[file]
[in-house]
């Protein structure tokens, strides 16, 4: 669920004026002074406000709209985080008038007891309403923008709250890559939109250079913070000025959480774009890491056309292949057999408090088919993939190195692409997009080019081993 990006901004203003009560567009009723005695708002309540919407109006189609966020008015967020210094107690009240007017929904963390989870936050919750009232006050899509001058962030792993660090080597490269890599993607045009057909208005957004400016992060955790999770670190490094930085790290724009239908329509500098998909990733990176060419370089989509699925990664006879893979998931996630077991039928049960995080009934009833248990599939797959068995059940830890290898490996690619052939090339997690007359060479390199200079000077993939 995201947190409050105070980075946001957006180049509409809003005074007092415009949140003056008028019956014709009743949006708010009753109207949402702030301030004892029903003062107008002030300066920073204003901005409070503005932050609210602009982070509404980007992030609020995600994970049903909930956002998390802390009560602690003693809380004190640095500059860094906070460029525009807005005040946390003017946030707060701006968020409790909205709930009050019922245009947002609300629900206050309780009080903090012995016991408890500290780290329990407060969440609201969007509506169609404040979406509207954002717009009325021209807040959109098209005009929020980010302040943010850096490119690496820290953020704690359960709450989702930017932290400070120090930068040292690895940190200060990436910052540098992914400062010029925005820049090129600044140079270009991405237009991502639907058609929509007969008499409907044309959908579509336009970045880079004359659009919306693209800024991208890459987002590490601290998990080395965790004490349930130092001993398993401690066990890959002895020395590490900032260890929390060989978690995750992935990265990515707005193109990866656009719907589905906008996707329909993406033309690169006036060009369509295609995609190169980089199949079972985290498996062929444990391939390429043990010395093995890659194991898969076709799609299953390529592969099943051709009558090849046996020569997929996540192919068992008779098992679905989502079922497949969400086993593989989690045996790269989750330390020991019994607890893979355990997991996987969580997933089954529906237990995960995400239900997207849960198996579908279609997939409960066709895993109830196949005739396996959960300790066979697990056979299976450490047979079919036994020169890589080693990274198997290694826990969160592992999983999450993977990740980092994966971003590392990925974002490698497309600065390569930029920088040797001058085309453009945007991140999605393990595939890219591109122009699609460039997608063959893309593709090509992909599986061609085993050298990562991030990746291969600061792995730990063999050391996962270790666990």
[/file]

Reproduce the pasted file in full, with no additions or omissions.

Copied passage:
[in-house]
């Protein structure tokens, strides 16, 4: 669920004026002074406000709209985080008038007891309403923008709250890559939109250079913070000025959480774009890491056309292949057999408090088919993939190195692409997009080019081993 990006901004203003009560567009009723005695708002309540919407109006189609966020008015967020210094107690009240007017929904963390989870936050919750009232006050899509001058962030792993660090080597490269890599993607045009057909208005957004400016992060955790999770670190490094930085790290724009239908329509500098998909990733990176060419370089989509699925990664006879893979998931996630077991039928049960995080009934009833248990599939797959068995059940830890290898490996690619052939090339997690007359060479390199200079000077993939 995201947190409050105070980075946001957006180049509409809003005074007092415009949140003056008028019956014709009743949006708010009753109207949402702030301030004892029903003062107008002030300066920073204003901005409070503005932050609210602009982070509404980007992030609020995600994970049903909930956002998390802390009560602690003693809380004190640095500059860094906070460029525009807005005040946390003017946030707060701006968020409790909205709930009050019922245009947002609300629900206050309780009080903090012995016991408890500290780290329990407060969440609201969007509506169609404040979406509207954002717009009325021209807040959109098209005009929020980010302040943010850096490119690496820290953020704690359960709450989702930017932290400070120090930068040292690895940190200060990436910052540098992914400062010029925005820049090129600044140079270009991405237009991502639907058609929509007969008499409907044309959908579509336009970045880079004359659009919306693209800024991208890459987002590490601290998990080395965790004490349930130092001993398993401690066990890959002895020395590490900032260890929390060989978690995750992935990265990515707005193109990866656009719907589905906008996707329909993406033309690169006036060009369509295609995609190169980089199949079972985290498996062929444990391939390429043990010395093995890659194991898969076709799609299953390529592969099943051709009558090849046996020569997929996540192919068992008779098992679905989502079922497949969400086993593989989690045996790269989750330390020991019994607890893979355990997991996987969580997933089954529906237990995960995400239900997207849960198996579908279609997939409960066709895993109830196949005739396996959960300790066979697990056979299976450490047979079919036994020169890589080693990274198997290694826990969160592992999983999450993977990740980092994966971003590392990925974002490698497309600065390569930029920088040797001058085309453009945007991140999605393990595939890219591109122009699609460039997608063959893309593709090509992909599986061609085993050298990562991030990746291969600061792995730990063999050391996962270790666990």